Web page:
Dr Steffen Fritz Research Scholar. Steffen is a Research Scholar in the Ecosystem Services and Management (ESM) Program at the International Institute for Applied Systems Analysis (IIASA) in Austria. He is a senior expert in Geographic Information Systems (GIS), remote sensing, data interoperability land use and land cover as well as policy related land use modelling. Dr Fritz coordinated the FFG ASAP LandSpotting project and is currently co-coordinator of the FFG ASAP FarmSupport and ESA-funded GEOSAF projects. Dr Fritz is the driving force behind Geo-wiki.org, a global land cover validation tool based on Web 2.0 and crowdsourcing. He also participates in the GEO Data Sharing Working Group. Dr Fritz has published reports, book chapters, and peer reviewed papers in the field of earth observation, crowdsourcing, fuzzy logic, remoteness mapping, global and regional vegetation monitoring, crop yield and crop acreage estimations of agricultural crops, and wild land research. The most recent publication using crowdsourced data for the validation of a map of land availability for biofuels has just been published (Fritz et al., 2013).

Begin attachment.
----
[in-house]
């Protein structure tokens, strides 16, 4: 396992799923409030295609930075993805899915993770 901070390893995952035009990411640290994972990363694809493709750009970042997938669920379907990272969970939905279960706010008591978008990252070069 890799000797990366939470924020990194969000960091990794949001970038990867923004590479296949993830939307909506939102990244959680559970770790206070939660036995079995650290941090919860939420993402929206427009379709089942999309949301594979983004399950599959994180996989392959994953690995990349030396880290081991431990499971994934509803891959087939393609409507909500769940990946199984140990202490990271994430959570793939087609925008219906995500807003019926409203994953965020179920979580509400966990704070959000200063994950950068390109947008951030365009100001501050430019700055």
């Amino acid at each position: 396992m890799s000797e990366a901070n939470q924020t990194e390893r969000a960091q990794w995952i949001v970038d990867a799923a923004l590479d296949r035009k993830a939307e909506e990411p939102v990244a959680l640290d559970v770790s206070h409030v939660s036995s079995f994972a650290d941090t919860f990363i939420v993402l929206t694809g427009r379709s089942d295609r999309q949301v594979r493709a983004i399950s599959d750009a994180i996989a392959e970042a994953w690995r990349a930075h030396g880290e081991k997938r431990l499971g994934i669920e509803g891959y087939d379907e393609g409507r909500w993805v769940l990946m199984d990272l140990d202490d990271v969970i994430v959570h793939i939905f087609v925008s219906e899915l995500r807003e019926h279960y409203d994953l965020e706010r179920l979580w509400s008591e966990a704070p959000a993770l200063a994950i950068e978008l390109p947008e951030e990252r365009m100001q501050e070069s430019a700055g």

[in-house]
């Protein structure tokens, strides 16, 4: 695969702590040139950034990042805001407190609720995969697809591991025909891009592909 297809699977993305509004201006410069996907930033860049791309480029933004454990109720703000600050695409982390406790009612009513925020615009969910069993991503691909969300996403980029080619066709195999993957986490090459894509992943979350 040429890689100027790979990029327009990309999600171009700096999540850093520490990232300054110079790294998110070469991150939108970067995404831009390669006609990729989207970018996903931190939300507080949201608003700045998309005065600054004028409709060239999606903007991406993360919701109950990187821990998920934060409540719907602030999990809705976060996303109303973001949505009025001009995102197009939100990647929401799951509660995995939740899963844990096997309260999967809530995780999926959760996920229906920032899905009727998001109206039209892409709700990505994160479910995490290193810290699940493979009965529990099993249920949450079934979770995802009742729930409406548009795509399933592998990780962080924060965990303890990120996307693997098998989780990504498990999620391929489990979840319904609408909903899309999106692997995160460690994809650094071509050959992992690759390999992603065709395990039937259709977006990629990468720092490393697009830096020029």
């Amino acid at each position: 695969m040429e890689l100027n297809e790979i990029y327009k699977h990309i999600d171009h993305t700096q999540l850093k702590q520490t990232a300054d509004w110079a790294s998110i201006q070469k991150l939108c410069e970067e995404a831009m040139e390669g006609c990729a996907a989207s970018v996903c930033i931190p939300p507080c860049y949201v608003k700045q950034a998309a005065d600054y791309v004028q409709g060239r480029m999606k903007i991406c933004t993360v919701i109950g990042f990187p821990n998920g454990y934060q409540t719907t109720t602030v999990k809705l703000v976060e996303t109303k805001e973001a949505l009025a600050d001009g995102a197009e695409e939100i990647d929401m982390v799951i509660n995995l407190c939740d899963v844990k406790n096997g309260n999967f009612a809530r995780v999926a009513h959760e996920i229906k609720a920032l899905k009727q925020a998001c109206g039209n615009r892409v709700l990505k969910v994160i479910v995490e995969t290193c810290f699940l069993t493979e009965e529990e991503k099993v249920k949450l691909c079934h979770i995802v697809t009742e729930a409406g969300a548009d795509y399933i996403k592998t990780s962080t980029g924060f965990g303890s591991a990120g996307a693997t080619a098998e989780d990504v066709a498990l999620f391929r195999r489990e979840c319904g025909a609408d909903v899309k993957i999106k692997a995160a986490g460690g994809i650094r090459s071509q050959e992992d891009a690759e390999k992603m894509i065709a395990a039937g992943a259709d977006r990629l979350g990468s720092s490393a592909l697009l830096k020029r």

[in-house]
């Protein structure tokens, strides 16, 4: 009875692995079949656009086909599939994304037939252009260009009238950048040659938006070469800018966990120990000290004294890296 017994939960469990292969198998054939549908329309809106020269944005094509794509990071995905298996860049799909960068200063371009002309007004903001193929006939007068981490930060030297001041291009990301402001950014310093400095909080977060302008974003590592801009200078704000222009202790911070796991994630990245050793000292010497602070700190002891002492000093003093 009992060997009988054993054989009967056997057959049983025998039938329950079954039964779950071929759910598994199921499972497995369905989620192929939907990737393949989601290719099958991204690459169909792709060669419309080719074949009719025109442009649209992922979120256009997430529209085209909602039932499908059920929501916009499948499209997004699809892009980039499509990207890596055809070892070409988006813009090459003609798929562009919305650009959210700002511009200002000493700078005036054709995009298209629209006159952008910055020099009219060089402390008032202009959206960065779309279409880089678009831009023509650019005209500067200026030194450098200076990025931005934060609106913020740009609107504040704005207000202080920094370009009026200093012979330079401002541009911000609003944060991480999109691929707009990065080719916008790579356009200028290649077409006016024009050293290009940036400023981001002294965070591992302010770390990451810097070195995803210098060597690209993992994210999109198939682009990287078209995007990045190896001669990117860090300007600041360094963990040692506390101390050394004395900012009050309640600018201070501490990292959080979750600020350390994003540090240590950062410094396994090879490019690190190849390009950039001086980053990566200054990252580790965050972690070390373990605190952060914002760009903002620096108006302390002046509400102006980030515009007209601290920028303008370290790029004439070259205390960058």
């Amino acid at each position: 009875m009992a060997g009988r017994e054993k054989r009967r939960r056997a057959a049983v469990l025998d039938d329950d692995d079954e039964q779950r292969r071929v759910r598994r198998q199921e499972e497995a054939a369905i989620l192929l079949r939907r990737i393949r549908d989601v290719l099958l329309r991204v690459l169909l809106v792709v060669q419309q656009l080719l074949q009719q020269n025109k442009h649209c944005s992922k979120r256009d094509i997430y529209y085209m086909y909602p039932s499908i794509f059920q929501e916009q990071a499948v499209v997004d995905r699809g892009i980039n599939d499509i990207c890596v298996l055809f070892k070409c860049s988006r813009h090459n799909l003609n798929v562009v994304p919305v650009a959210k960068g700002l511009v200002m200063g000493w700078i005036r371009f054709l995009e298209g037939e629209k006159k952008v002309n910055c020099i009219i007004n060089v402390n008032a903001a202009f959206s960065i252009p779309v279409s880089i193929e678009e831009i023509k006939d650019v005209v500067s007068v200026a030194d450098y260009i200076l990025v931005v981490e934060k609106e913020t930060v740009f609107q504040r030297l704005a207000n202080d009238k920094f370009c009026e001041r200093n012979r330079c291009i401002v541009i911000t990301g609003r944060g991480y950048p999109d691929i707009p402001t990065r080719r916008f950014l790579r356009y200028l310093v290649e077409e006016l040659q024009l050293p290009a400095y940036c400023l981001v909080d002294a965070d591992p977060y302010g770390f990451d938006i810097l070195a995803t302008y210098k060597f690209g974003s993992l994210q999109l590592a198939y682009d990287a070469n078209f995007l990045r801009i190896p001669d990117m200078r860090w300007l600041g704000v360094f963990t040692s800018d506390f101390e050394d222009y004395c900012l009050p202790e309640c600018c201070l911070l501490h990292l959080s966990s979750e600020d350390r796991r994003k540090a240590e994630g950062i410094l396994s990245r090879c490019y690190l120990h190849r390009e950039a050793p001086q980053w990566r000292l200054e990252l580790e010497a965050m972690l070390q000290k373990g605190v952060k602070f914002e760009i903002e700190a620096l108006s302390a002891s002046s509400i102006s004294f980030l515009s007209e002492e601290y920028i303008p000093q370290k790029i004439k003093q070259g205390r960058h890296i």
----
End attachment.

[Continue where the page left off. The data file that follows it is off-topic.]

Ian McCallum Researcher. Ian McCallum is a researcher in the Ecosystem Services & Management (ESM) Program at the International Institute for Applied Systems Analysis (IIASA) in Austria. He holds a graduate degree in Forest Science from Lakehead University in Canada, where he specialized in the application of geographic information systems and remote sensing. Prior to joining IIASA he worked for both forest industry and forest consulting firms in central and western Canada. Since joining IIASA he has contributed to numerous research projects applying geo-spatial analysis to global environmental problems. Topics range from biomass estimation to carbon accounting and modeling to global land cover validation, with a focus on northern Eurasia. He is an active member of the Geo-Wiki team, applying crowd-sourcing tools to improve global environmental datasets. Further research efforts revolve around the Group on Earth Observations (GEO), where he co-leads the GEO Task ID-03 which focuses particularly on the incentives to join the Global Earth Observation System of Systems (GEOSS). Furthermore he has participated in research aiming to demonstrate the benefits we derive from Earth Observations.